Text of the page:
Finally and most importantly for beginners, the lifeline! Buy a small skein of undyed mercerized cotton yarn, such as Nazli Gelin Garden 3, to strand through your stitches after each repeat or section. A mercerized cotton will not stick to or shed on your knitting (yes, I learned the hard way).With this handy and simple step you can save hours of frustration. If you drop stitches or find yourself impossibly stuck you can rip back to your lifeline and start fresh! I usually include lifelines at the start of a new section or after a sizable section… or when I decide I’d cry if I had to rip back!


If you are looking to start a beginning lace project find a simple repetitive lace stitch, like Valley Yarns pattern 120, Falling Leaves. It utilizes a heavier yarn and allows you to build confidence before working with finer yarns and more complex patterns. Another simple approach is Valley Yarns Basic Triangle Shawl (B6), a simple clearly written shawl with a lace border knit with Valley Yarns Semi-solid Handdyed sock yarn.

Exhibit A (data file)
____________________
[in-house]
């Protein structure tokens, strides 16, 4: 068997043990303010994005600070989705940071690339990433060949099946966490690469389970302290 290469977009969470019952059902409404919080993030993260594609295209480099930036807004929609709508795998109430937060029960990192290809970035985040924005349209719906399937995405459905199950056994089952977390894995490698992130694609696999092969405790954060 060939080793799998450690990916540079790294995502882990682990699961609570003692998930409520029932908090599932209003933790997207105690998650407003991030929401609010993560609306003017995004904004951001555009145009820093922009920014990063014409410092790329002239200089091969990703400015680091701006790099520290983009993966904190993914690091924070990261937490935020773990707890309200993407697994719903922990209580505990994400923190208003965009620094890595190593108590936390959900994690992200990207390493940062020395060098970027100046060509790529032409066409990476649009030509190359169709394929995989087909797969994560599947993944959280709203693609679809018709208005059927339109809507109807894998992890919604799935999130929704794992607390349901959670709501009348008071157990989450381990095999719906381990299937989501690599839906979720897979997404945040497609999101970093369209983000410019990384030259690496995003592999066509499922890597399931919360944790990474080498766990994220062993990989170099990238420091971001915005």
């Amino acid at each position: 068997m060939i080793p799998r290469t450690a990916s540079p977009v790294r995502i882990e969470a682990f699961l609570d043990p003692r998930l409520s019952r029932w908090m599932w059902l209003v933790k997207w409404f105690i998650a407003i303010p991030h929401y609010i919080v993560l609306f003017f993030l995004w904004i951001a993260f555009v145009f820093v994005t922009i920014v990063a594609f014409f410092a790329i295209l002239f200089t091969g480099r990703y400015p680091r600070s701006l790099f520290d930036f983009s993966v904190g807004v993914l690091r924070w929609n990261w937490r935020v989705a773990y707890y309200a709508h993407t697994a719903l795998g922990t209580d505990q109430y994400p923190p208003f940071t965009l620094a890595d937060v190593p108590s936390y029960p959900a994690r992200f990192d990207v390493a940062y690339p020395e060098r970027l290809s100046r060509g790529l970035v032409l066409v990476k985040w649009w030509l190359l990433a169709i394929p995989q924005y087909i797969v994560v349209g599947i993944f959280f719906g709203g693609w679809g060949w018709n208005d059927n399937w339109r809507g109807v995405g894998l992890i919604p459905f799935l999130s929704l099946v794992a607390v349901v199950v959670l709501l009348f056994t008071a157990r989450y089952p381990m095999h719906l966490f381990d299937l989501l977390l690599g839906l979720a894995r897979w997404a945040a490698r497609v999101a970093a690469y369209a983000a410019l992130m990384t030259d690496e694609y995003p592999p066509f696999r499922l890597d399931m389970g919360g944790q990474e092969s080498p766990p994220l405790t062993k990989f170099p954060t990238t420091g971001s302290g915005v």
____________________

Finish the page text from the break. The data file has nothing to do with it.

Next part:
There is such a wealth of lace books it’s hard to choose, but here are some of my favorites:

Knitted Lace of Estonia by Nancy Bush
The Haapsalu Shawl by Siiri Reimann and Aime Edasi
Wrapped in Lace by Margaret Stove

Check out individual patterns by Fiber Trends and Fiber Dreams for some truly inspiring lace creations. And yes, Ravelry too!


Most lace patterns use fingering or lighter weight yarns. Generally speaking the more complicated the shawl the less nuanced the color. Let your stitches do the talking and the hand dyes take a back seat, simpler shawls can accommodate lots more color variation. As with other projects there’s a yarn for every color and fiber preference.

Don’t miss our very own Kangaroo Dyer’s 2/14 Alpaca Silk in gorgeous and hefty skeins! Or our new Valley Yarns Charlemont in solid and kettle dyed colors. I personally cannot keep my hands off of Jade Sapphire’s Cashmere Silk blend. The colorways are brilliant and the feel is unmatchable. One of my go-to lace yarns is Classic Elite Silky Alpaca Lace. It comes in beautiful solid and handpaint colors with a polished finish, buoyant drape, and silky hand. The new Juniper Farms Findley is an extremely comparable yarn with bright colors and a merino/silk blend. The new Rowan Fine Lace looks like a lovely alternative as well with an alpaca and merino composition. Most importantly, find one that inspires you.